# Old fashioned region method?

Just stumbled across this idea in http://users.rowan.edu/~hassen/Mathematica/Volume%20III/Chapter%2015.pdf.

Clear[f];
f[x_, y_] = 1 - x^2 + y^2;
Plot3D[f[x, y], {x, 0, 1}, {y, x, 1 + x^2},
Filling -> Bottom,
FillingStyle -> LightBlue,
PlotRange -> {0, 4},
ViewPoint -> {1, 1, 1}]

Which produces:

My main question is related specifically to

Plot3D[f[x, y], {x, 0, 1}, {y, x, 1 + x^2}],

the {y,x,1+x^2} part.

I am so used to using RegionFunction to perform this task. I went into the documentation for Plot3D to see if I could find an example of this, but I could not find anything like this. Is this an old fashioned way that will soon disappear? Is this something I should share with my students? It's amazing how it matches the associated double integral:

$$\int_0^1\int_x^{x^2}(1-x^2+y^2)\,dy\,dx$$

I also have a second question on this image, if folks don't mind. See how the zeros on the tick marks on the x- and z-axes overlap. Anyone have a simple way of separating them a bit?

• @belisarius I've updated my post because I think I wasn't making it specific enough on what I was focusing on. – David Aug 13 '15 at 19:19
• you question seems to only be about the limit specification? It seems you are correct that this is not mentioned in the Plot3D documentation, but it is pretty much standard convention among similar functions that take multidimensional ranges that reading left to right the limits of each variable can depend on those before it (Table, Integrate, etc ). No need to be concerned it should go away. – george2079 Aug 13 '15 at 20:02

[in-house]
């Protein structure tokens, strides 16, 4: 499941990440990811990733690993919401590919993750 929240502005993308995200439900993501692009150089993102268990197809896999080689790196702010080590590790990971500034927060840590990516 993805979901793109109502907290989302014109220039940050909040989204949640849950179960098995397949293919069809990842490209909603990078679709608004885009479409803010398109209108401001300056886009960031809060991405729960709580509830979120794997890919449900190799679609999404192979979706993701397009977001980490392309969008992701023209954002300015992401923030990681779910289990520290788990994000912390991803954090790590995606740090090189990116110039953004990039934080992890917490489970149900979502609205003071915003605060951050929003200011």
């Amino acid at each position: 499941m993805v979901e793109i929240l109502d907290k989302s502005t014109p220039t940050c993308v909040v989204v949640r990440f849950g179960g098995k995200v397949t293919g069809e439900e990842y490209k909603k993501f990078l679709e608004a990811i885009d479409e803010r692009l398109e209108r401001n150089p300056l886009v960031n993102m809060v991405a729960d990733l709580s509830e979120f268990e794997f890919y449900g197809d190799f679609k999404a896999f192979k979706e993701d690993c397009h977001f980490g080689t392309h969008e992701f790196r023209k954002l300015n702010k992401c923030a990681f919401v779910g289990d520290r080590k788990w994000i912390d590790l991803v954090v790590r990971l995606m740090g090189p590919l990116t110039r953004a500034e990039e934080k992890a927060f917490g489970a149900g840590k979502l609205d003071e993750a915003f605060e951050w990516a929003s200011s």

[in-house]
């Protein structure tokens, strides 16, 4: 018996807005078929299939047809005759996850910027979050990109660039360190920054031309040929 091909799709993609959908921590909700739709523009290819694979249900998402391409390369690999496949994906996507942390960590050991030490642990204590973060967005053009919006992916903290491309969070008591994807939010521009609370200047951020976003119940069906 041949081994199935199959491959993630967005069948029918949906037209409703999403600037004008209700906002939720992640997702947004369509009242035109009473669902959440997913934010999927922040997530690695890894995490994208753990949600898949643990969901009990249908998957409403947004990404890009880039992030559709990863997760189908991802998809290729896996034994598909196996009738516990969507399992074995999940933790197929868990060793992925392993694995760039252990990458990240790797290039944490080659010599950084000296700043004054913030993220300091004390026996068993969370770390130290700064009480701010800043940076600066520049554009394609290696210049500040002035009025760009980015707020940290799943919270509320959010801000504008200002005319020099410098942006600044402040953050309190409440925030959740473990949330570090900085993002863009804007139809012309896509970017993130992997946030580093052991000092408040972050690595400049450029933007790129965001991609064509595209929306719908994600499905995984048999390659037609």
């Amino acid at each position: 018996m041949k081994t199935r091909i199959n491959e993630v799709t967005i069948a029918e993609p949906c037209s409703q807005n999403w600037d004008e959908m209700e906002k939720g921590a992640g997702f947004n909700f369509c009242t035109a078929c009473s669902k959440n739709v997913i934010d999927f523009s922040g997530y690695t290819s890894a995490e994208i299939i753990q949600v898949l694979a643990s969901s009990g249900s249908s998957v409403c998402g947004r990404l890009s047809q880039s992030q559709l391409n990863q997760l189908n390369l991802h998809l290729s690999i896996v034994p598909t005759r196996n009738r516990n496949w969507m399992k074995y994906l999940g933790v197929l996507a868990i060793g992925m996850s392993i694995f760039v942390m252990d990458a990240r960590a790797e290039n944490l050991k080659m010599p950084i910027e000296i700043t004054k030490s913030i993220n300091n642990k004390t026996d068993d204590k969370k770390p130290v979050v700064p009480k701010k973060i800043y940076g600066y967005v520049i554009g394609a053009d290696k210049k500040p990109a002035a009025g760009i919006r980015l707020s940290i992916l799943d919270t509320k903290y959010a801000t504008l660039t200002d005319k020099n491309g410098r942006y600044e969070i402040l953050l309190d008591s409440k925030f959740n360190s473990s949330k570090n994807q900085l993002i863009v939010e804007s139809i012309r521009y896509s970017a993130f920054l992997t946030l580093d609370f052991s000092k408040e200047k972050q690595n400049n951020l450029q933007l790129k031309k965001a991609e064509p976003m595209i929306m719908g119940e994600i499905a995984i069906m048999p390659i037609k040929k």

• @george2079 Yes, the worry was about the limit specification. Thanks for your reply. You seem confident that it will continue to exist. – David Aug 13 '15 at 22:15
• Great question! I don't think I have ever used this Plot3D form myself even though I knew it could be used elsewhere as george2079 remarks. – Mr.Wizard Aug 14 '15 at 0:55
• Re ticks: Plot3D[1 - x^2 + y^2, {x, 0, 1}, {y, x, 1 + x^2}, PlotRangePadding -> 0.08]? – Michael E2 Dec 18 '15 at 15:51

I will post this to avoid confusion - region has a new meaning in WL since Geometric Computation was introduced in V10.

Relative to that meaning what you showed is not a WL region because you cannot compute over it, but of course is a visual of some mathematical region defined analytically and shown with help of Filling.

To achieve the same via computable region:

R = ImplicitRegion[0<z<1-x^2+y^2 && x<y<1+x^2 && 0<x<1, {x, y, z}];

RegionPlot3D[R, PlotPoints -> 100, BoxRatios -> {1, 1, .5}]

Volume[R]

29/21

Integrate[1 - x^2 + y^2, {x, 0, 1}, {y, x, 1 + x^2}]

29/21

Integrate[1, {x, y, z} \[Element] R]
N[%]

29/21

1.380952380952381

NIntegrate[1, {x, y, z} \[Element] R]

1.3809523809015896

The above shows that WL computable regions enable symbolic and numeric computations over them.

• Thanks for this very interesting example. Very well explained. – David Aug 13 '15 at 19:29